Meant to be or not meant to be . . . that is the question.
It’s one thing to fall head over heels into a puddle of hazelnut coffee, and quite another to fall for the—gasp—wrong guy. Straight-A junior Julia may be accident prone, but she’s queen of following rules and being prepared. That’s why she keeps a pencil sharpener in her purse and a pocket Shakespeare in her, well, pocket. And that’s also why she’s chosen Mark Bixford, her childhood crush, as her MTB (“meant to be”).
But this spring break, Julia’s rules are about to get defenestrated (SAT word: to be thrown from a window) when she’s partnered with her personal nemesis, class-clown Jason, on a school trip to London. After one wild party, Julia starts receiving romantic texts . . . from an unknown number! Jason promises to help discover the identity of her mysterious new suitor if she agrees to break a few rules along the way. And thus begins a wild goose chase through London, leading Julia closer and closer to the biggest surprise of all: true love.
Because sometimes the things you least expect are the most meant to be.
Meant to Be was one of those books I saw and instantly wanted to read. I love stories that take place in London, Paris, et cetera and I love contemporary, so I knew this would be right up my alley. The story itself is rather cute even if a tad typical and the characters were satisfying to read both when I liked them and when I didn’t. I’ll explain what I mean by that in a minute.
Firstly, when I say the story is “typical” I don’t necessarily mean it in a bad way. Contemporary romances usually have some conflict (due to one or more misunderstandings) in the middle that is eventually ironed out in time for the end of the story. Meant to Be certainly did and that’s totally fine. The whole time I was reading this book I realized what was going on with the characters and thought I knew everything. Oh, boy, was I wrong! I don’t know how I missed it, but Morrill slipped something huge by me. You’ll have to read the book to find out what I mean. But just so you know: it was great.
See above to: “…the characters were satisfying to read both when I liked them and when I didn’t.” Sometimes the characters in Meant to Be killed me with the way they acted. I really liked the way all the characters were written, but some of them were there to hate. And hate I did. I won’t specify, but you get what I mean. For the most part I liked the characters I had a lot of exposure to. I’m actually a little bummed we didn’t get to see more of a couple characters, but oh well. Can’t have everything.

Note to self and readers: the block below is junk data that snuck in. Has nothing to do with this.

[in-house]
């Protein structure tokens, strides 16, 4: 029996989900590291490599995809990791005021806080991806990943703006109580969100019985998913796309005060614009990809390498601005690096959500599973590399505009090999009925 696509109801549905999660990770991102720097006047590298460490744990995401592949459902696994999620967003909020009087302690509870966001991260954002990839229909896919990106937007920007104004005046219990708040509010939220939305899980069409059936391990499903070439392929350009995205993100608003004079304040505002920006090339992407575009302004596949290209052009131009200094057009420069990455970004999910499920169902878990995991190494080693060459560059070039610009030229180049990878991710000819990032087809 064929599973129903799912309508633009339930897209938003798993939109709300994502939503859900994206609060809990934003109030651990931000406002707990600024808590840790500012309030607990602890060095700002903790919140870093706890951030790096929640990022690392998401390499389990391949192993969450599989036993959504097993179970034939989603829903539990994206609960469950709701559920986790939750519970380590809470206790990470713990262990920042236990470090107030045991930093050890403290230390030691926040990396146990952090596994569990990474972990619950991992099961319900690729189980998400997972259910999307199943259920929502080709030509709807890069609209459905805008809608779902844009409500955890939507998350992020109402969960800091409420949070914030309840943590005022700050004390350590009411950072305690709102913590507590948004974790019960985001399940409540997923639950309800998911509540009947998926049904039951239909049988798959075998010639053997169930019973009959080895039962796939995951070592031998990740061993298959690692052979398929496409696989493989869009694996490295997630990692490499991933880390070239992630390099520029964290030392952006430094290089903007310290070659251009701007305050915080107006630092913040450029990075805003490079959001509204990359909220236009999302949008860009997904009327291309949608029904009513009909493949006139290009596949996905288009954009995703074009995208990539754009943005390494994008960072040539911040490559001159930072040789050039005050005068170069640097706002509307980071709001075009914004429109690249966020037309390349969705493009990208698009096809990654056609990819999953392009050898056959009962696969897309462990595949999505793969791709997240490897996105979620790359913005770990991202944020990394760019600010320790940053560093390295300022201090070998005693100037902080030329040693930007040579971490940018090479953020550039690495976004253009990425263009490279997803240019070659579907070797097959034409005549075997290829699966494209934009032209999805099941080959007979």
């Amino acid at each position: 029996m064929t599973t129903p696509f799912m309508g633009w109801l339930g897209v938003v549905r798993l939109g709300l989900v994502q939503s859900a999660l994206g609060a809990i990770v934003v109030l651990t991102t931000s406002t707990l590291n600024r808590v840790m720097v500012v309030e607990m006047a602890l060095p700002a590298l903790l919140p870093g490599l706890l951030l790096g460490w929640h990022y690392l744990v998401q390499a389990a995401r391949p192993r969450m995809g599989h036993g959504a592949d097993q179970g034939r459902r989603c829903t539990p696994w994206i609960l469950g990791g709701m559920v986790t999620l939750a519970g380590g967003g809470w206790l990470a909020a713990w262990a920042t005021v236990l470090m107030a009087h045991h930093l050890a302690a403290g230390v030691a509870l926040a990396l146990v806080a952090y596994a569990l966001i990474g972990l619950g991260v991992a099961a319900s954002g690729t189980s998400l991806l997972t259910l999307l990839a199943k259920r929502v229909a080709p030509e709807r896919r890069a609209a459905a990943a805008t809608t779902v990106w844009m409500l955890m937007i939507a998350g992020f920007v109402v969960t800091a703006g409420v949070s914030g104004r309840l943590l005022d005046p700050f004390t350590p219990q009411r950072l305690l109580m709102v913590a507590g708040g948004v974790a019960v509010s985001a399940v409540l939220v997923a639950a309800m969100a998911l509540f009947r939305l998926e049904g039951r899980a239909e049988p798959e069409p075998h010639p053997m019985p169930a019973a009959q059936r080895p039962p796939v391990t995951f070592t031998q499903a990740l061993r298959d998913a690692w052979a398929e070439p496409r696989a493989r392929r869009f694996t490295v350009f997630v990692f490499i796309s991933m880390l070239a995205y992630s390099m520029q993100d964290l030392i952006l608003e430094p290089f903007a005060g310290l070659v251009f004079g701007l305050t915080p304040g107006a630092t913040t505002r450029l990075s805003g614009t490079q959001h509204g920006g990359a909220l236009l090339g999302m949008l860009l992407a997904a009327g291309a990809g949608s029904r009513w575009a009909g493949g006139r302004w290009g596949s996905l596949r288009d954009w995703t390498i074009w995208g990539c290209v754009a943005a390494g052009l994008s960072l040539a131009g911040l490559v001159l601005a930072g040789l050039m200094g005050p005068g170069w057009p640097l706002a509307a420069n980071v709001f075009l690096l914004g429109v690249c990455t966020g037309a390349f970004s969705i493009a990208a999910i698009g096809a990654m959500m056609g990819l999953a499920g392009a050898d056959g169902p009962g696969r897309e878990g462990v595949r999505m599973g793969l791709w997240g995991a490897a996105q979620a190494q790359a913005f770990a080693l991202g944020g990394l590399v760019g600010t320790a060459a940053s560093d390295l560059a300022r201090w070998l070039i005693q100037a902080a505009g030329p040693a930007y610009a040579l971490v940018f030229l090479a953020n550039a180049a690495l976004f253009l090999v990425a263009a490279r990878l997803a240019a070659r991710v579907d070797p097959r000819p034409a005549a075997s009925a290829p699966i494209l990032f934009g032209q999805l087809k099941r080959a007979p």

Julia, the main character is… difficult, to say the least. I’m not completely sure how I feel about her. As a person I think she has the potential to be cool, but for the duration of the book she wasn’t quite there. She’s a wonderful character to read about because there’s so much room for growth. For so much time before her trip to London Julia sort of locked herself in a box, so it’s not surprising she’s so stubborn and sort of difficult to deal with.
Despite all the annoying things he does, I really liked Jason too. He was a complete cad a lot of the time, but I liked him from the very beginning. Everything he did was completely confusing and had a sense of playground innocence to it. It would seem weird calling Jason–the class-clown–more down to Earth than Julia, but he really is. For someone so intelligent and grounded Julia certainly has her head in the clouds a lot of the time. During the trip I feel like Jason was sort of an anchor for Julia, whether she liked it (or even realized it) or not. They balanced each other out well. Their relationship was super complicated but in retrospect it was simple as all get out, and I loved that because it’s something the reader doesn’t realize it until the end.
I had a ton of fun reading Meant to Be. It’s one of those books that will have you laughing (and dying of secondhand embarrassment) from the very beginning and will get you to yell, “Don’t be an idiot!” at the characters more than you’d probably like to admit. (Just me?) If you dig contemporary YA this is a must read for you.